This document describes a number of simple Korn shell printer backend programs that can be useful for solving simple problems, such as finding what flags are being passed to the backend and converting one flag to another.
This document describes techniques applicable to all levels of AIX.
Sometimes printing problems can be related to illegal flag values that are being sent. A shell script can be used to determine which flags were passed, and can even resubmit the job with the same of new flags. The following script would satisfy this requirement.
#!/bin/ksh date >> /tmp/flags echo $@ >> /tmp/flags enq -Pnew_queue_name $@
It is recommended that you set the permissions on /tmp/flags so that everyone can write to this file. Make sure you set the permissions on the shell script so that everyone can execute it as well. Also make sure you place it in a directory easily accessible by all.
Sometimes you want to ignore all flags coming in and build your own print command with the flags that you want to use. In this case, you can simply extract the file names from the options passed and build the new command. This example only works with one file at a time because it is based on the attribute that gives only the last parameter passed to the backend, namely the \$$# ksh construct. Note that this seems to work best in an eval statement as shown below (the sleep gives a little time for the copy to complete):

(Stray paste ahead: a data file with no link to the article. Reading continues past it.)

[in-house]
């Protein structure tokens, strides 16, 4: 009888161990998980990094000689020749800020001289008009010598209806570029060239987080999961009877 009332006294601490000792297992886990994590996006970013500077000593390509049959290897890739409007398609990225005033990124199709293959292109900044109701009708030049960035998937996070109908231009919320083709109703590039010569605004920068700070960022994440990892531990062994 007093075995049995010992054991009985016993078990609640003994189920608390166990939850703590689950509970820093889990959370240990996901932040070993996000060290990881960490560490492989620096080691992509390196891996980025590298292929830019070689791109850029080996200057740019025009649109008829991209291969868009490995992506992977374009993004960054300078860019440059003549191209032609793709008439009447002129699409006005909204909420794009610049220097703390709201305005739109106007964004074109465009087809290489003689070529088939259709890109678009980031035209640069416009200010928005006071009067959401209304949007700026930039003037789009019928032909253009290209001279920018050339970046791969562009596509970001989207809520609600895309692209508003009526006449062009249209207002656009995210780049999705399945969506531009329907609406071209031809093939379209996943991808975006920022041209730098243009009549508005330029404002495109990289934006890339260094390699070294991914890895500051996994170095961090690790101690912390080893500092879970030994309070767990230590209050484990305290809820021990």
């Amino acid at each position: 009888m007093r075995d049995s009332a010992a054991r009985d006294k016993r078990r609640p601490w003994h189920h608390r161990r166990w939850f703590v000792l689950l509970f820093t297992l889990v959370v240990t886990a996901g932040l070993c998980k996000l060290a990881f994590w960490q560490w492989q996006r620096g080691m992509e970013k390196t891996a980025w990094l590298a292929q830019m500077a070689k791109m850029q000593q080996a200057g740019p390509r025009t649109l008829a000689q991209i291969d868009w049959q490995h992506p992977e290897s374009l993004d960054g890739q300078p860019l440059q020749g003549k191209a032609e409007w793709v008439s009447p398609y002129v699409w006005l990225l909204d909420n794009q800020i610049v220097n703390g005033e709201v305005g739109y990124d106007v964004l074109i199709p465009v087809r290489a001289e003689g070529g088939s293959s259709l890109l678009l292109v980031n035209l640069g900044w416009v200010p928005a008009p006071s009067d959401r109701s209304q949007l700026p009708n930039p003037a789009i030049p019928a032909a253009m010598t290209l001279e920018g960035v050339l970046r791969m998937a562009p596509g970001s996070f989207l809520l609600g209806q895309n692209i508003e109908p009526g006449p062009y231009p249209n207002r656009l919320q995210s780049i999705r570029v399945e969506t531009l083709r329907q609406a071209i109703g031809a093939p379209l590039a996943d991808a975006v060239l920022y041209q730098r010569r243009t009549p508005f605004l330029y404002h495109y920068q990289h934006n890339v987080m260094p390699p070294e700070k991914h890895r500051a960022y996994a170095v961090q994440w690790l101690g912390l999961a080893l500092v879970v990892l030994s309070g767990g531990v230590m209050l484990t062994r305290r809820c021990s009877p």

#!/bin/ksh # It is always useful to add some logging in these scripts date >> /tmp/flags eval "qprt -dp -c -z+ -p14 -v8 -Ppcl04 \$$#" sleep 5
#/bin/ksh # while getopts :J:X:b:cf: arguments do case $arguments in X) print "You entered a -X option of $OPTARG";; :) print "Your forgot the -X argument";; J) print "You entered a -J option of $OPTARG";; b) print "You entered a -b option of $OPTARG";; c) print "You entered a -c option";; f) print "You entered a -f option of $OPTARG";; \?) print "You entered $OPTARG";; esac done ((current_position = OPTIND -1)) shift $current_position echo "Left at $1" echo "Number of arguments left is $#"
To turn this into a backend, remove the print statements and replace them with actions that are appropriate, such as building a flag string. Then extract the file names and add a print statement. This illustrates how to capture the flags, but uses only the -X flags.
#/bin/ksh # This testpr.sh script is designed to print overlays # when initiated by HCON, but should also work for other # types of printing. # while getopts :J:L:X:Z:b:ci:j:l:p:s:t:u:v:w:x:y:z: arguments do case $arguments in ## $OPTARG X) Xflags="-X $OPTARG" ;; J) Jflags="-J $OPTARG" ;; L) Lflags="-L $OPTARG" ;; Z) Zflags="-Z $OPTARG" ;; b) bflags="-b $OPTARG" ;; c) cflags="-c $OPTARG" ;; f) fflags="-f $OPTARG" ;; g) gflags="-g $OPTARG" ;; i) iflags="-i $OPTARG" ;; j) jflags="-j $OPTARG" ;; l) lflags="-l $OPTARG" ;; p) pflags="-p $OPTARG" ;; s) sflags="-s $OPTARG" ;; t) tflags="-t $OPTARG" ;; u) uflags="-u $OPTARG" ;; v) vflags="-v $OPTARG" ;; w) wflags="-w $OPTARG" ;; x) xflags="-x $OPTARG" ;; y) yflags="-y $OPTARG" ;; z) zflags="-z $OPTARG" ;; \?) ;; esac done ((current_position = OPTIND -1)) shift $current_position date >> /tmp/flags.out echo "Number of files to print $#" >> /tmp/flags.out echo "Filenames were: $*" >> /tmp/flags.out qprt -Ppcl -Z! -p14 -f2 -dp -z+ -v8 $Xflags $*
[ Doc Ref: 9179090839662 Publish Date: Feb. 13, 2001 4FAX Ref: 6441 ]